Chapter

Secrecy and Disclosure: The Politics of Containment

Geertje Mak

in Doubting Sex

Published by Manchester University Press

Published in print December 2011 | ISBN: 9780719086908
Published online July 2012 | e-ISBN: 9781781702628 | DOI: http://dx.doi.org/10.7228/manchester/9780719086908.003.0002
Secrecy and Disclosure: The Politics of Containment

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This chapter seeks to take seriously the fact that the initial response in cases of hermaphroditism was not to disclose the sexual body to a physician in order to have it examined objectively. The cases of Anna Barbara Meier, Finon D. and Elisabetha Holzheid are first discussed. All of them had to reach the ages of 49, 72 and 77 respectively before their sex was physically checked by a doctor. It is shown that cases of doubtful sex often were ignored, even if the ambiguity was publicly observable. There was clearly a generally supported restraint in physically exposing a (female) body to a (male) physician. The reasons for disclosure in cases where lay people were aware of irregularities concerning someone's genitals or sexual function and (eventually) decided to consult a doctor are elaborated. Doubts about someone's sex not only involved the person concerned, but the entire community surrounding this person.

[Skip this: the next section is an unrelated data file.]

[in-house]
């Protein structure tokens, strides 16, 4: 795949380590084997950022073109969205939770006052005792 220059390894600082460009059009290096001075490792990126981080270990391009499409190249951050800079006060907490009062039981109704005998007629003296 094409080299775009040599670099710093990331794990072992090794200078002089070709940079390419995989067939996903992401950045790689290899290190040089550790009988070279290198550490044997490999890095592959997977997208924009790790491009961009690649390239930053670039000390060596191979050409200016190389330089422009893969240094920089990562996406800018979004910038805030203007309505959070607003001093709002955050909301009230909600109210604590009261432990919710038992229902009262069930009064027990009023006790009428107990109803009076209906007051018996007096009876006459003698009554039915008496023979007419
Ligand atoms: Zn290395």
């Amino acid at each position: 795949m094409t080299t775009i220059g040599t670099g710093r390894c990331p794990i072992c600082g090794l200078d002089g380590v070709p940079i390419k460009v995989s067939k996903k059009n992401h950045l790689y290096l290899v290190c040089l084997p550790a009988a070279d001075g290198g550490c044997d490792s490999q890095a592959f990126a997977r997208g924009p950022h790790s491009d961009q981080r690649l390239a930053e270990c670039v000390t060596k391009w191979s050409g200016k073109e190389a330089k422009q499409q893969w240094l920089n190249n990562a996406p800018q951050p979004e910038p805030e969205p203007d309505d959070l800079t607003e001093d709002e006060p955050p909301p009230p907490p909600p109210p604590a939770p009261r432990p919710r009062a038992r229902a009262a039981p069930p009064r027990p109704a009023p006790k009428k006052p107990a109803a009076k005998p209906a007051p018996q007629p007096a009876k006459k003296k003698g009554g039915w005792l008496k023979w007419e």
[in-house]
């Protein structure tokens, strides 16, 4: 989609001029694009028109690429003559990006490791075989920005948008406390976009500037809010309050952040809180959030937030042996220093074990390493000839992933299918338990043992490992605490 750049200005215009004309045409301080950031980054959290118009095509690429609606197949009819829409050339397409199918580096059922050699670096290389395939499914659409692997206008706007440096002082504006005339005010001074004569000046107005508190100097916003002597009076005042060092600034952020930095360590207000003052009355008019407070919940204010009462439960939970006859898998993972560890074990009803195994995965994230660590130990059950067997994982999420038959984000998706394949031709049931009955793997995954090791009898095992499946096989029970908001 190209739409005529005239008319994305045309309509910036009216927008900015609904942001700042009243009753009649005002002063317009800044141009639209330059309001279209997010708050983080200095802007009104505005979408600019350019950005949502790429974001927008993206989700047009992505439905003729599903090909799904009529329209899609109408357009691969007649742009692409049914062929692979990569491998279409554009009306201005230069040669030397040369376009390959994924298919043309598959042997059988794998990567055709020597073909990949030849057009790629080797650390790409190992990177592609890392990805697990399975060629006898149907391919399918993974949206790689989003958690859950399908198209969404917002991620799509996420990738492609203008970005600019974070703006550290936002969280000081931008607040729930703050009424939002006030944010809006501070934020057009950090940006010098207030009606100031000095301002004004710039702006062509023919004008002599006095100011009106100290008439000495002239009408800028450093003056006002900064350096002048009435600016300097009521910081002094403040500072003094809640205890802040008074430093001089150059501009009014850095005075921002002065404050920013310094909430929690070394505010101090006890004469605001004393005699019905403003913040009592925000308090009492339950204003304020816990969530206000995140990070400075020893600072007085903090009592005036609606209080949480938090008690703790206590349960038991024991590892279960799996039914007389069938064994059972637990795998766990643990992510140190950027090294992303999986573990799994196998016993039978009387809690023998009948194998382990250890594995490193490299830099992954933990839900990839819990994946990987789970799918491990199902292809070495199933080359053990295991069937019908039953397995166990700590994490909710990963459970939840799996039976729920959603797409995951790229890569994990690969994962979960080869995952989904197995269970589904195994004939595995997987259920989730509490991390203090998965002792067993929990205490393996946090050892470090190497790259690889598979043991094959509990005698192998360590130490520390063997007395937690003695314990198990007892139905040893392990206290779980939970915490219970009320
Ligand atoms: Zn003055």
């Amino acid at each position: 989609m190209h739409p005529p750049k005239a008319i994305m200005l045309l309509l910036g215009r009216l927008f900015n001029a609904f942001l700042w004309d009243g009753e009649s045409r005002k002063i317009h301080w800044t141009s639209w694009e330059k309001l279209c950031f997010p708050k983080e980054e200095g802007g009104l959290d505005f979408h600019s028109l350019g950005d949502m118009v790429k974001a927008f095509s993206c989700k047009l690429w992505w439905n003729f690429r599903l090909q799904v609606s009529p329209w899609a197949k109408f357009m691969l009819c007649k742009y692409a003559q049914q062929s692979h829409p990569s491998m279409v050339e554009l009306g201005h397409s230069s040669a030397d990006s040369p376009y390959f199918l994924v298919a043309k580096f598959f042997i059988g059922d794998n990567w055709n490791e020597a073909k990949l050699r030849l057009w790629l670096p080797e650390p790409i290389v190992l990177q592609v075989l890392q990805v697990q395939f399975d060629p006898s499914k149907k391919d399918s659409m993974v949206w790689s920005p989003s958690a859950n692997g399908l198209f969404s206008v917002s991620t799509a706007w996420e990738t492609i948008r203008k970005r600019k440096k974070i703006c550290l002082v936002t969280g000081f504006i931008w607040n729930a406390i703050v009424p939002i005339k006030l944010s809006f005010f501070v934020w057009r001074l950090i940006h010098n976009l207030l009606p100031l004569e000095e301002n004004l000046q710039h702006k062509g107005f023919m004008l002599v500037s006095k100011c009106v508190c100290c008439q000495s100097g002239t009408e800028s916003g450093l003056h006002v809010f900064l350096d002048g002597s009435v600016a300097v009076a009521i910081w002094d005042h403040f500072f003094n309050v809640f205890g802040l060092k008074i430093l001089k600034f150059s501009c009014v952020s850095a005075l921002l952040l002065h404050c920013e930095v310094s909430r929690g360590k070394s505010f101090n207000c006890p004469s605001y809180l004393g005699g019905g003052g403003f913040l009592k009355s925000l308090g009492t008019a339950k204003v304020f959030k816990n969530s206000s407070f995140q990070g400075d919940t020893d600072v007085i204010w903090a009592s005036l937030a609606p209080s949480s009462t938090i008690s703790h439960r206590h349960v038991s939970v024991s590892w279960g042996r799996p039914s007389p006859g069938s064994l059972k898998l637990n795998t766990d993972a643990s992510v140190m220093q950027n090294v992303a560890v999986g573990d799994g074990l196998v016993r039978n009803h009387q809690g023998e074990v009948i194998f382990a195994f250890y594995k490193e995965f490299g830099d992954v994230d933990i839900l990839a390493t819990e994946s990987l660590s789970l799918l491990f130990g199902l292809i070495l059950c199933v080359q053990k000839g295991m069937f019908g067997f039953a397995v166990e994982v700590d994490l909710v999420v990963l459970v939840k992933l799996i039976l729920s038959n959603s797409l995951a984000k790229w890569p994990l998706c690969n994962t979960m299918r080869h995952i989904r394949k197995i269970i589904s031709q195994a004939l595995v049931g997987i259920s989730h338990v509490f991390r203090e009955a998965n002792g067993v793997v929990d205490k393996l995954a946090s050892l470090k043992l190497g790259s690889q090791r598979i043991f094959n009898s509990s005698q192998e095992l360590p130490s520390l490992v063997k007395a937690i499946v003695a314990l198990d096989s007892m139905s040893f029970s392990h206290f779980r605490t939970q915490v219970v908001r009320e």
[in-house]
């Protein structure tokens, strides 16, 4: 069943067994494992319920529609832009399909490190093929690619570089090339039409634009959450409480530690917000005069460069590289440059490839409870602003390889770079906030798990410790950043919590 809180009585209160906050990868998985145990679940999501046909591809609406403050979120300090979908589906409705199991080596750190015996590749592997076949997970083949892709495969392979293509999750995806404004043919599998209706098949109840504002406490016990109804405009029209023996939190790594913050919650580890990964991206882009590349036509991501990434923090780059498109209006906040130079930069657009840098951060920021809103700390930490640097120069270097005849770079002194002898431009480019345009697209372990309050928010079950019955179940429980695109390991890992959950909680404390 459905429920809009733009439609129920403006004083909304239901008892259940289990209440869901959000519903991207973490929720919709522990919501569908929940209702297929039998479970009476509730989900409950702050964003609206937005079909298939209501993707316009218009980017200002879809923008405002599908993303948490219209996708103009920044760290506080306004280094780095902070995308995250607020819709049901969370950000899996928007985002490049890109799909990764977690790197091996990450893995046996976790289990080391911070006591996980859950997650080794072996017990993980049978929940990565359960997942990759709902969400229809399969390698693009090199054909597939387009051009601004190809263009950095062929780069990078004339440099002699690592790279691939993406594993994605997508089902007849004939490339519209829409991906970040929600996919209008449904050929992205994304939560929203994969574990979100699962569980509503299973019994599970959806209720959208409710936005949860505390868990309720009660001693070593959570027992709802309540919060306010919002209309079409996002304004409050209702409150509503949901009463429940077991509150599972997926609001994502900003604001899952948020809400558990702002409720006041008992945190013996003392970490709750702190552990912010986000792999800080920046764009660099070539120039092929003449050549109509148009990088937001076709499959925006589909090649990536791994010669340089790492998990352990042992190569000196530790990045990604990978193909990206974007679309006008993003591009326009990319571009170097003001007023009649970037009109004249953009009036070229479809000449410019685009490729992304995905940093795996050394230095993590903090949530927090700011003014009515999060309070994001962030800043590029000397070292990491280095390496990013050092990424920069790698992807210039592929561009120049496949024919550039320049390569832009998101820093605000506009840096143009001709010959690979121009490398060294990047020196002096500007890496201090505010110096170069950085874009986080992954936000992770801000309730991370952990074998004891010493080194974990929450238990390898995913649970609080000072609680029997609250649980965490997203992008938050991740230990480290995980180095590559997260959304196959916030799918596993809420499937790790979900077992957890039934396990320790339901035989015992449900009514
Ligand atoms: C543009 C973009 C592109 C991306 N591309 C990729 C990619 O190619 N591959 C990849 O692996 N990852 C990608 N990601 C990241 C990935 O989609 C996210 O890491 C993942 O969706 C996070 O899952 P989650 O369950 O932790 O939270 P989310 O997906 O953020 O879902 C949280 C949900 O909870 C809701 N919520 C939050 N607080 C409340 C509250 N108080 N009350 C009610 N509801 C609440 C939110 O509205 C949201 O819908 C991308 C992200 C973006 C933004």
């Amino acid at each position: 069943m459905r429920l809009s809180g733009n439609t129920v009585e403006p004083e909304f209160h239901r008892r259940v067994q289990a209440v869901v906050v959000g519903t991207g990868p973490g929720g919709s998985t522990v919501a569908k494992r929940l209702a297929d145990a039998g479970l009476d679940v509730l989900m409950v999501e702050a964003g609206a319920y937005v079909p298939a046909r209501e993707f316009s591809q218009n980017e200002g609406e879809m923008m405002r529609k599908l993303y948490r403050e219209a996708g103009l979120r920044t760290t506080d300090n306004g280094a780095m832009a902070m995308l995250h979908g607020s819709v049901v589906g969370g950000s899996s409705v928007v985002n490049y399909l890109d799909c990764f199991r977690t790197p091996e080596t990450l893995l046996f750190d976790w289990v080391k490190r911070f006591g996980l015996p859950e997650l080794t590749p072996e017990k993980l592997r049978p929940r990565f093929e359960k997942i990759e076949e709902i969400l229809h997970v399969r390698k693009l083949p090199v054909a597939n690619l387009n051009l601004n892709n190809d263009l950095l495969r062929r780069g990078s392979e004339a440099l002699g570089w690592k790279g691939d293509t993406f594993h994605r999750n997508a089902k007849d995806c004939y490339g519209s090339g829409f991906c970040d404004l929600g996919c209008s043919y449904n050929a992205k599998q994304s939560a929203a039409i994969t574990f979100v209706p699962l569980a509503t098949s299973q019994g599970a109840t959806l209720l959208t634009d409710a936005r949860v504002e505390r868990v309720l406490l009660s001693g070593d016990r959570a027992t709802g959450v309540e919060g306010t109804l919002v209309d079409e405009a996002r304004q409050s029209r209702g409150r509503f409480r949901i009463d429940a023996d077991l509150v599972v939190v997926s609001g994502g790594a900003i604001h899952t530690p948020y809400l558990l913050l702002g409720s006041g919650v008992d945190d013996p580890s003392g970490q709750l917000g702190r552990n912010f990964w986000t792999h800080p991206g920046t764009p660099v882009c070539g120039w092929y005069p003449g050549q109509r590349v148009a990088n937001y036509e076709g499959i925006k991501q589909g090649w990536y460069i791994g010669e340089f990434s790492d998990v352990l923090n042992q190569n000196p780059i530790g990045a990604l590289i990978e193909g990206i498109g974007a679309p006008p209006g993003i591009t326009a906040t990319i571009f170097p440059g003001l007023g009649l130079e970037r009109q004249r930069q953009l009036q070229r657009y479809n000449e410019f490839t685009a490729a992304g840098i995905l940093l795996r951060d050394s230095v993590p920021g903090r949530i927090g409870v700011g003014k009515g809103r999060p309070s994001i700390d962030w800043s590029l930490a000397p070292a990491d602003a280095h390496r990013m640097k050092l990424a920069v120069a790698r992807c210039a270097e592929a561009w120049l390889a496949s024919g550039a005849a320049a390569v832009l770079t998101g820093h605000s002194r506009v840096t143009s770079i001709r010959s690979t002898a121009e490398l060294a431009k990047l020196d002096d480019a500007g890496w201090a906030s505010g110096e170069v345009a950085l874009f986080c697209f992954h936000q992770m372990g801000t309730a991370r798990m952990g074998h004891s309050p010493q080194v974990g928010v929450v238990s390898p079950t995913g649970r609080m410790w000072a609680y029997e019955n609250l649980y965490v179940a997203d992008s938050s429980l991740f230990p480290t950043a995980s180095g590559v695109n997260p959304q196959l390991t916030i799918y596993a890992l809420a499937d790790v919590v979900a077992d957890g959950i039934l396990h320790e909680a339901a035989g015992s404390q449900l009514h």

Keywords: hermaphroditism; Anna Barbara Meier; Finon D; Elisabetha Holzheid; doubtful sex; disclosure; secrecy

Chapter.  11598 words. 

Subjects: Modern History (1700 to 1945)

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